Given this Republican insistence, it would seem sensible to anticipate a political theory superbly equipped to grapple with the unique problems of democracy posed by the construction of a composite nation. If one were to insist upon a Republican construction of democracy, then group relations would not be evaded or eschewed. Indeed, the two issues considered in this essay present themselves as problems of group relationships. We typically speak of "immigrant groups" because that is how the phenomenon arrives upon American shores--in groups. And affirmative action is also a negotiation of group relationships as seen in the construction of affirmative action classes (women, African Americans, Hispanics, Native Americans, and Asian Americans) which are then regarded as legitimate claimants to equitable participation in various forms of American institutions. Thus, a Republican theory of affirmative action insists that each of America's institutions should strive to become Republican in the sense that it represents and reflects a democratic amalgamation of groups.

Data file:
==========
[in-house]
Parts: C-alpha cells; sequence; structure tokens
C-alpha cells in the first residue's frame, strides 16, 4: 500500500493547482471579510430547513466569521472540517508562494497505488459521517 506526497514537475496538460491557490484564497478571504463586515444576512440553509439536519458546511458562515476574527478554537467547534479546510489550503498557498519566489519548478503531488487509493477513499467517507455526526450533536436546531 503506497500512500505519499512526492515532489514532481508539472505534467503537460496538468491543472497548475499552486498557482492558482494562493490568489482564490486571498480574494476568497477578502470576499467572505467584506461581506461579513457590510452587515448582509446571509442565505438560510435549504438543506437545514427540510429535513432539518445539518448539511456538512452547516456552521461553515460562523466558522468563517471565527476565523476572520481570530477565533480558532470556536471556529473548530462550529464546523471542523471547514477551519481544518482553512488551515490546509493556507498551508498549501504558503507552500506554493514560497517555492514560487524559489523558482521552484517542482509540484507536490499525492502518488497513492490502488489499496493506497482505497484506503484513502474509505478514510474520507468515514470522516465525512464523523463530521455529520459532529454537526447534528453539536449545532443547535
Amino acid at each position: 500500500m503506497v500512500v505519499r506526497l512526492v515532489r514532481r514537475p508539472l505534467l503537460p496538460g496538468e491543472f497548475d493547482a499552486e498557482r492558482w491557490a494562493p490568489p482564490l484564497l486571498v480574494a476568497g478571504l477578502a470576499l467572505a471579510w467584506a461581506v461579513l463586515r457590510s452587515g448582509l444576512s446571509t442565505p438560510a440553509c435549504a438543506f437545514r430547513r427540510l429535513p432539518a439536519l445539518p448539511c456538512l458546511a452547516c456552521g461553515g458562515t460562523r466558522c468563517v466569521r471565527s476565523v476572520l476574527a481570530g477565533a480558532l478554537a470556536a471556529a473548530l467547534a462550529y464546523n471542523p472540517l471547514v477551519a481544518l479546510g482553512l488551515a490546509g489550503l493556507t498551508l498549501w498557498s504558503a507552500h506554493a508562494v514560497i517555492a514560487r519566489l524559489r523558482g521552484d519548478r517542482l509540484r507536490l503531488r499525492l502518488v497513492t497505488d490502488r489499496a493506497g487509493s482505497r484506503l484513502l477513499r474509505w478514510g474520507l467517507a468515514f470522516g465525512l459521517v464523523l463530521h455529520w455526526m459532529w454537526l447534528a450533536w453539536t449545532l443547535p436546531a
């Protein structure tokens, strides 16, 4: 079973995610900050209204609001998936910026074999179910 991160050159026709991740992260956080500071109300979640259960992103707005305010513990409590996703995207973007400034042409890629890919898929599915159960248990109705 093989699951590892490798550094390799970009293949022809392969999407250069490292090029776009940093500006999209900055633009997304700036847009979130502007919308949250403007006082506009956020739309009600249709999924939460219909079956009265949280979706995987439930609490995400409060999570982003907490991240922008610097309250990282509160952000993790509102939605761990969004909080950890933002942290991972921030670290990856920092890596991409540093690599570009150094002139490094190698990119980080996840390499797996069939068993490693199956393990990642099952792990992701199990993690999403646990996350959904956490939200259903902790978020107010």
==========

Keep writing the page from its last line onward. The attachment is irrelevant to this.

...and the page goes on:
An over-arching critique of imperialism would also be made available upon these Republican terms of debate, because imperialism would be indicated wherever some particular group has gained a disproportionate share of power in relation to other groups. While the Republican approach to democracy is flexible enough to recognize that some disproportions of power are appropriate--as evidenced in the population-based formulas for the House of Representatives which gives some states more representation than others--it is also clear that a built-in feature of Republican theory would also insist that at some level each group or state must not be denied its status as equal partner--as evidenced in the two-person formula for the Senate. A justification of affirmative action as a generalized ethic of proportional representation between groups might thus appeal to a Republican heritage of thought. And this same Republican heritage might be exploited for its anti-imperialist presumptions, if we view imperialism as a form of unjust group domination.